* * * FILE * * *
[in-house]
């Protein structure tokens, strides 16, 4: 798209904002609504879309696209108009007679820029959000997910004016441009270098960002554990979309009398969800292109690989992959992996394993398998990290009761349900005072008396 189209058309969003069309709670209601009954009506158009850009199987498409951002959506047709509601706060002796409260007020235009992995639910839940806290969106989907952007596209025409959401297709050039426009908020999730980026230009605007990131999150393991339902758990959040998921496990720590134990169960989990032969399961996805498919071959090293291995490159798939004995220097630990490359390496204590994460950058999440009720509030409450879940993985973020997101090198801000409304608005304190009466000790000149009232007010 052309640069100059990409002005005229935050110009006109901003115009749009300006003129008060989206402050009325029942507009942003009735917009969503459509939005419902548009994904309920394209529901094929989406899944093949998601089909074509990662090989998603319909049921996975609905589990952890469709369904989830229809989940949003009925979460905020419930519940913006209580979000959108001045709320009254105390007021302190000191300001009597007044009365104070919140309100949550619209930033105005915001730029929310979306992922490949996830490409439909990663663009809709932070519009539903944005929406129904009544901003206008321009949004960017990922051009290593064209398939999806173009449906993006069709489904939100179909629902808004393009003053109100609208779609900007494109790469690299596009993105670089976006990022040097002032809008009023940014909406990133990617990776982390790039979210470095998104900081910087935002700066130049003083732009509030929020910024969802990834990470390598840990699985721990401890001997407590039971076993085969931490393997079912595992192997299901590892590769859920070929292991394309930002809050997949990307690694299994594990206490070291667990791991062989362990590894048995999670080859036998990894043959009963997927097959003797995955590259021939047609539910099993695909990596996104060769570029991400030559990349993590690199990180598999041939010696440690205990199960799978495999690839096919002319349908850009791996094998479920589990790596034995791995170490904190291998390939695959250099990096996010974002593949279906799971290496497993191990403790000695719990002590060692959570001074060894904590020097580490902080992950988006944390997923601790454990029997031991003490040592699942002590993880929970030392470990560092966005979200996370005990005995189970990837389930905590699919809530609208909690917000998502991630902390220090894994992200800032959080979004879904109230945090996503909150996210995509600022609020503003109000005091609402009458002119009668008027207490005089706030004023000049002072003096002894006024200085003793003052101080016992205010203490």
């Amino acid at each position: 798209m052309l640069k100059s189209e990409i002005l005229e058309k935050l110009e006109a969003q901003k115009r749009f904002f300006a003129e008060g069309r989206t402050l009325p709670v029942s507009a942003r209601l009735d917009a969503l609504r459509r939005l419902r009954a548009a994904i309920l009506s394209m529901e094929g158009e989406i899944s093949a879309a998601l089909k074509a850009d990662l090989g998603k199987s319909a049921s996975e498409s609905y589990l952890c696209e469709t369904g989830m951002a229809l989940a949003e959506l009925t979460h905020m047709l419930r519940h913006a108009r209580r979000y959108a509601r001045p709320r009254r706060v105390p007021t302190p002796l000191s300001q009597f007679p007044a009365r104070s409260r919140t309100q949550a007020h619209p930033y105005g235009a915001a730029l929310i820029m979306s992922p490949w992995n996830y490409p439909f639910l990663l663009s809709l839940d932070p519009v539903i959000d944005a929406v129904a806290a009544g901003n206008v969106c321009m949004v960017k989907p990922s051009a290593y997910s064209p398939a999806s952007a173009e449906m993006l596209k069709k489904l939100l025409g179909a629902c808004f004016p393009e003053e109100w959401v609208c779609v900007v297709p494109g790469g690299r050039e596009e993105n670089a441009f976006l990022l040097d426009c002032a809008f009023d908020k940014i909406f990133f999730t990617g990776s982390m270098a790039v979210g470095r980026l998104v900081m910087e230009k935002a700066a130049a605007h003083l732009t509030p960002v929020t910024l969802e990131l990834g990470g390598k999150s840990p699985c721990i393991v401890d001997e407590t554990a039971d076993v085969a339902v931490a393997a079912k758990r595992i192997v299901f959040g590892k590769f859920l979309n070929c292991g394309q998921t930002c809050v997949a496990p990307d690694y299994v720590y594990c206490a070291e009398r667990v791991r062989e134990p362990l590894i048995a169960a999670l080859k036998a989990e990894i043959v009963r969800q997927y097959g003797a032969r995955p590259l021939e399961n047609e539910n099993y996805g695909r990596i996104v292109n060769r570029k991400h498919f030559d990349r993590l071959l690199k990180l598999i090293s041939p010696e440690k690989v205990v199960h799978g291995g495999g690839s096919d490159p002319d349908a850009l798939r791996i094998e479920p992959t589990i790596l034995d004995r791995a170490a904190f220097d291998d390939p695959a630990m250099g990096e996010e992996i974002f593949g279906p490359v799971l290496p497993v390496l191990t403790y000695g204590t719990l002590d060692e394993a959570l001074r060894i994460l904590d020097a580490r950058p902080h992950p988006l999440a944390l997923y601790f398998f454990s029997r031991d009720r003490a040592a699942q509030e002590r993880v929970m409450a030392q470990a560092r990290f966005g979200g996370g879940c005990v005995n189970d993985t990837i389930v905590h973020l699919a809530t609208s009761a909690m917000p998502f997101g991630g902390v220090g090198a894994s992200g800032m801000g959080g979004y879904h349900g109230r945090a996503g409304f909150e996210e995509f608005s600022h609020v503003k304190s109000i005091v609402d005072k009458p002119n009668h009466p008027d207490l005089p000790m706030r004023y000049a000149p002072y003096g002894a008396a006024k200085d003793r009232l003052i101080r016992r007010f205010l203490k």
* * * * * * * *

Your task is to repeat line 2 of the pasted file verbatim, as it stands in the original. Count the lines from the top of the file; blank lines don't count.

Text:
């Protein structure tokens, strides 16, 4: 798209904002609504879309696209108009007679820029959000997910004016441009270098960002554990979309009398969800292109690989992959992996394993398998990290009761349900005072008396 189209058309969003069309709670209601009954009506158009850009199987498409951002959506047709509601706060002796409260007020235009992995639910839940806290969106989907952007596209025409959401297709050039426009908020999730980026230009605007990131999150393991339902758990959040998921496990720590134990169960989990032969399961996805498919071959090293291995490159798939004995220097630990490359390496204590994460950058999440009720509030409450879940993985973020997101090198801000409304608005304190009466000790000149009232007010 052309640069100059990409002005005229935050110009006109901003115009749009300006003129008060989206402050009325029942507009942003009735917009969503459509939005419902548009994904309920394209529901094929989406899944093949998601089909074509990662090989998603319909049921996975609905589990952890469709369904989830229809989940949003009925979460905020419930519940913006209580979000959108001045709320009254105390007021302190000191300001009597007044009365104070919140309100949550619209930033105005915001730029929310979306992922490949996830490409439909990663663009809709932070519009539903944005929406129904009544901003206008321009949004960017990922051009290593064209398939999806173009449906993006069709489904939100179909629902808004393009003053109100609208779609900007494109790469690299596009993105670089976006990022040097002032809008009023940014909406990133990617990776982390790039979210470095998104900081910087935002700066130049003083732009509030929020910024969802990834990470390598840990699985721990401890001997407590039971076993085969931490393997079912595992192997299901590892590769859920070929292991394309930002809050997949990307690694299994594990206490070291667990791991062989362990590894048995999670080859036998990894043959009963997927097959003797995955590259021939047609539910099993695909990596996104060769570029991400030559990349993590690199990180598999041939010696440690205990199960799978495999690839096919002319349908850009791996094998479920589990790596034995791995170490904190291998390939695959250099990096996010974002593949279906799971290496497993191990403790000695719990002590060692959570001074060894904590020097580490902080992950988006944390997923601790454990029997031991003490040592699942002590993880929970030392470990560092966005979200996370005990005995189970990837389930905590699919809530609208909690917000998502991630902390220090894994992200800032959080979004879904109230945090996503909150996210995509600022609020503003109000005091609402009458002119009668008027207490005089706030004023000049002072003096002894006024200085003793003052101080016992205010203490």